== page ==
Astronomers May Have Discovered Remnants of the Universe's Earliest Stars
At the end of their life cycle, first-generation stars would explode as exceptionally bright pair-instability supernovae, filling interstellar space with a characteristic mixture of heavy chemical elements.
By analyzing data from the Gemini North telescope, an international team of scientists from Japan, the USA and Australia seems to have discovered the remnants of the universe's earliest stars. They formed just hundreds of millions of years after the Big Bang.
Although the stars themselves are long gone, the remnants of their explosions indirectly confirm that current cosmological models of the universe's evolution are correct.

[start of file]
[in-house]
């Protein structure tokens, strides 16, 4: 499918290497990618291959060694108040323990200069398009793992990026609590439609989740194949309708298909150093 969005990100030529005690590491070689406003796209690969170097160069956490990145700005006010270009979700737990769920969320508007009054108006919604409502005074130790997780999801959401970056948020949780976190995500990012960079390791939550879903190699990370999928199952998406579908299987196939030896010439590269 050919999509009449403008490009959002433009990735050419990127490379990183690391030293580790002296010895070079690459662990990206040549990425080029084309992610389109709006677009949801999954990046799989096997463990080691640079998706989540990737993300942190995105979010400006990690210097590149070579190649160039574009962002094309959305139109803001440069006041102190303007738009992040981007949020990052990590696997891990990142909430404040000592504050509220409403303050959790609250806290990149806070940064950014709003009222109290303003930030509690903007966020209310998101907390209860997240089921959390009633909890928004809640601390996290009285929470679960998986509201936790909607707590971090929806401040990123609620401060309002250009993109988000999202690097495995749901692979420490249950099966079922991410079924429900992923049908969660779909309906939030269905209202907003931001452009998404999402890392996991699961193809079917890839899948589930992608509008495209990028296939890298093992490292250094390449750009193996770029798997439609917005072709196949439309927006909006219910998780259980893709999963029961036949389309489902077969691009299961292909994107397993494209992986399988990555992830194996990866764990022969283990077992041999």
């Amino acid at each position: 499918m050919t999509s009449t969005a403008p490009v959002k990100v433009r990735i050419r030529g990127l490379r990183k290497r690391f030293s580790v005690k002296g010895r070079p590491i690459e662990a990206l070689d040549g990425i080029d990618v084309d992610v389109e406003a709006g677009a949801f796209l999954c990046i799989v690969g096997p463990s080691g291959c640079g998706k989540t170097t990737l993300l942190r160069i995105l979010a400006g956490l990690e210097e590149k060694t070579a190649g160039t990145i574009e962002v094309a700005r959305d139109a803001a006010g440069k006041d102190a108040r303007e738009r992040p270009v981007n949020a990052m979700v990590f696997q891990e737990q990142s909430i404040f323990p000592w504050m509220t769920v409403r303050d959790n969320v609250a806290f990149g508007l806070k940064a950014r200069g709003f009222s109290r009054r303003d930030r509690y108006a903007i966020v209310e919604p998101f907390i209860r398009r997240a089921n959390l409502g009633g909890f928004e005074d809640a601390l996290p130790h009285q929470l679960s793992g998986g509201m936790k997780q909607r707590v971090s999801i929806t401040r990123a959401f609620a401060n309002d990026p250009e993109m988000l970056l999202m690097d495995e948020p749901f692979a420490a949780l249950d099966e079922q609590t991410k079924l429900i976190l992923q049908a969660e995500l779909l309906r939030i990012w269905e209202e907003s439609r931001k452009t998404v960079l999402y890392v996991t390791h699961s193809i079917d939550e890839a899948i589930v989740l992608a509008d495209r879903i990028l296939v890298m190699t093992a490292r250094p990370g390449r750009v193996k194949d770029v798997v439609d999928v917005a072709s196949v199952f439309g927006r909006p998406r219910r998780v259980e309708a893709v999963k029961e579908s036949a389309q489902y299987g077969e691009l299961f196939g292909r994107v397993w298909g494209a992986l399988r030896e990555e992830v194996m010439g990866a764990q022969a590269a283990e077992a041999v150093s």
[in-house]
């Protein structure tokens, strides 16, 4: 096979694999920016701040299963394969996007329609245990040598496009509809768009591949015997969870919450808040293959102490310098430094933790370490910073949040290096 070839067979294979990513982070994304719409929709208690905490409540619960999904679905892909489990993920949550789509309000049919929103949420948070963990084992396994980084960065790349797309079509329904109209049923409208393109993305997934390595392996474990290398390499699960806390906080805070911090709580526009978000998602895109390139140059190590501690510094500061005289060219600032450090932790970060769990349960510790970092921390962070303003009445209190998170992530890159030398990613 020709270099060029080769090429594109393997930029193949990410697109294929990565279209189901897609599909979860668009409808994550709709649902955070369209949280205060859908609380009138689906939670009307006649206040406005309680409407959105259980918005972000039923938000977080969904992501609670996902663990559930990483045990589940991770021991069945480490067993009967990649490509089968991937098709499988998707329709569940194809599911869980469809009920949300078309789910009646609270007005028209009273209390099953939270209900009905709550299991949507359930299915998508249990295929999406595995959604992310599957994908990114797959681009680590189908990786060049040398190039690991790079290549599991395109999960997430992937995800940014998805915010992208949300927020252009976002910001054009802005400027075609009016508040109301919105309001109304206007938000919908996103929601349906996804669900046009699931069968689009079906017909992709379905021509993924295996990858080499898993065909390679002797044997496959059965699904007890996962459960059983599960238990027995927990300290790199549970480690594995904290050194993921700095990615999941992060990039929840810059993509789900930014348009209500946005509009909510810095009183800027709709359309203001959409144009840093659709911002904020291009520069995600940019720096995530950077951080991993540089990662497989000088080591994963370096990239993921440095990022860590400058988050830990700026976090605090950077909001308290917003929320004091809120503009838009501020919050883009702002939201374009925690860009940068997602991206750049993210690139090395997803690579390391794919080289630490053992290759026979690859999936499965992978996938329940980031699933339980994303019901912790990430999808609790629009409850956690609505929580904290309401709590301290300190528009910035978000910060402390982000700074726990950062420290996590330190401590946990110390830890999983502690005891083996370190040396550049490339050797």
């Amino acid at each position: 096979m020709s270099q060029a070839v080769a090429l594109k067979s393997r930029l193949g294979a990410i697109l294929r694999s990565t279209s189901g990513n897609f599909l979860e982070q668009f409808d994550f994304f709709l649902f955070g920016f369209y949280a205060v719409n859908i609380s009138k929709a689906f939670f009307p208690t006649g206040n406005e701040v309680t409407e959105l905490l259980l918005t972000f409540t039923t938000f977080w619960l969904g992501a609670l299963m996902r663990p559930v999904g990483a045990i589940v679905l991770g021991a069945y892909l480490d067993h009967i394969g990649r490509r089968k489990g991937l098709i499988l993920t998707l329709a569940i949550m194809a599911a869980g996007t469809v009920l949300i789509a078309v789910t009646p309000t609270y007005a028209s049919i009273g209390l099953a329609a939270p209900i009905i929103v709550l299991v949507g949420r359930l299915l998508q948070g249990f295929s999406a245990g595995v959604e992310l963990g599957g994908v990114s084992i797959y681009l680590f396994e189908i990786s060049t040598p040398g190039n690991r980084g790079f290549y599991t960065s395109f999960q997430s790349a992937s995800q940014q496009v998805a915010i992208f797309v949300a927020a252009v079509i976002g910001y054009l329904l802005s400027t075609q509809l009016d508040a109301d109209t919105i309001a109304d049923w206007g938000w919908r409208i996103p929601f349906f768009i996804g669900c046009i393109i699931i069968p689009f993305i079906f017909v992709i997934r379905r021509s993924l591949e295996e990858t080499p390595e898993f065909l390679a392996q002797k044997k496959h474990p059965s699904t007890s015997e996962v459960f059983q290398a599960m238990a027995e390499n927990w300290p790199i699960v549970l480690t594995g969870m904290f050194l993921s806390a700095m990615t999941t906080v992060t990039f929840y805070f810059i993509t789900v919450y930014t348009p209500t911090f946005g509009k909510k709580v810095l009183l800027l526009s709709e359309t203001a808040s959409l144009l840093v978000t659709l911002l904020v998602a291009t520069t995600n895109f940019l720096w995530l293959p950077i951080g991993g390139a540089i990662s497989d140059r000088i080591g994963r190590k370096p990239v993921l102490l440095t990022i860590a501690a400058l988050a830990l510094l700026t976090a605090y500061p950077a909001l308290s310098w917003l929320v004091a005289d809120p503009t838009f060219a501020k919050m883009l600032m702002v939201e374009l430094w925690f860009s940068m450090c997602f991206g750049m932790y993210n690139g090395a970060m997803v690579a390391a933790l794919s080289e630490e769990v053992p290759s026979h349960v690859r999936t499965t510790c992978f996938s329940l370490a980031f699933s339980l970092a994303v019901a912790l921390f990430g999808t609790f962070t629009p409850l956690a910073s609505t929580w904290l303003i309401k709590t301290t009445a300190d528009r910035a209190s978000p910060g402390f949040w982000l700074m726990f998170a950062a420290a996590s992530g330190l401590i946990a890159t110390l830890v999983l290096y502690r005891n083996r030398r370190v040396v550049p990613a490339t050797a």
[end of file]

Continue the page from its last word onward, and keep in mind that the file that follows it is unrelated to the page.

Astronomers noticed the distinctive composition of the elements in the gas cloud surrounding the quasar ULAS J1342+0928 in the Boötes constellation.
“Using an innovative method to deduce the chemical elements contained in the clouds surrounding the quasar, they noticed a highly unusual composition — the material contained over 10 times more iron than magnesium compared to the ratio of these elements found in our Sun,” NOIRLab notes.
The features detected have led scientists to speculate that the cloud was formed by the explosion of a first-generation star.
Scientists call first-generation stars stellar population III. They were born of primordial gas, were extremely massive, and would not live very long because of their size. At the end of their life cycle, first-generation stars would explode as exceptionally bright pair-instability supernovae, filling interstellar space with a characteristic mixture of heavy chemical elements. What the researchers found around the ULAS J1342+0928 quasar looks like just such a mixture.
The researchers have described their observations in an article published in The Astrophysical Journal.